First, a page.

439 - Upon reading the PAAB guidance it appears that we are able to put general disease information and general symptoms into a Patient booklet that is distributed to patients after they have been prescribed the drug. Is this the case?
Jennifer Carroll last edited by Jennifer Carroll
Non-promotional disease information can be considered in product-branded patient information provided the disease information falls within the limitations of the product’s indication per the Terms of Market Authorization (TMA). The disease information should be supported by authoritative sources (e.g. guidelines, medical textbooks) or Standard Setting Organizations. Additional caveats that come to mind include:
not emphasizing a particular symptom or segment of symptoms unless this emphasis is supported by the TMA (i.e. it’s best to provide a list of all the key symptoms from the authoritative source as long as they fall within the approved indication).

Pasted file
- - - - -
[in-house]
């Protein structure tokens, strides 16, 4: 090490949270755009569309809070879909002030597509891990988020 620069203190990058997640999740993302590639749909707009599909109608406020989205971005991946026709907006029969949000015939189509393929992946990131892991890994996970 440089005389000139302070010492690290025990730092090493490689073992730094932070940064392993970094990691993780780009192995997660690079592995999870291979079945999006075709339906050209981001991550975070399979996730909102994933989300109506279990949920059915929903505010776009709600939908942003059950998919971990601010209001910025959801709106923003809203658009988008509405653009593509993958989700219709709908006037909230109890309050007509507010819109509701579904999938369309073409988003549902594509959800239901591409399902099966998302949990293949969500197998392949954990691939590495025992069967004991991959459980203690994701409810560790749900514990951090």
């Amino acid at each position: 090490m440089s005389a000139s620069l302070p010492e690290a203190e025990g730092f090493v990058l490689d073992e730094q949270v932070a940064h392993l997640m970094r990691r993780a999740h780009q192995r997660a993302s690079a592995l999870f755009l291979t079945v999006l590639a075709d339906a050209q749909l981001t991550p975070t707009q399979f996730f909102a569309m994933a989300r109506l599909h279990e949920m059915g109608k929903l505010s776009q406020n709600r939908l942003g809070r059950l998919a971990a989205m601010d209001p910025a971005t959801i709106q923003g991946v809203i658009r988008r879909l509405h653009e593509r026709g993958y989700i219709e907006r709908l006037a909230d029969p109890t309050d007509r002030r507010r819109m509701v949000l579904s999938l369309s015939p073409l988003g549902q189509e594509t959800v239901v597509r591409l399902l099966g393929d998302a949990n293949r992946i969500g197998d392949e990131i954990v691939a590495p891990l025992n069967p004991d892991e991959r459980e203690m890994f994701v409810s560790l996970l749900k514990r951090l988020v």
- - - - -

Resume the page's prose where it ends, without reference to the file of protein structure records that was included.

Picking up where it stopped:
not presenting disease consequences relating to the treated disease (e.g. heart attacks, stroke, or death in a piece for an antihypertensive product) unless those consequences appear in part III of the TMA (in which case the information should be presented in the manner which reflects the context and level of emphasis in the TMA).
For example, patient information often includes discussion of disease triggers in the context of lifestyle tips about how to avoid those triggers. This can be considered provided the discussed disease is indeed the disease the product is indicated to manage. This is NOT a complete list of the types of disease information which can or cannot be considered in branded patient information. We’ve merely provided a list of the issues which appear to come up most frequently when reviewing disease information for branded pieces. We remind everyone that there is a “Guidance on Branded Patient Information” resource available on the PAAB website.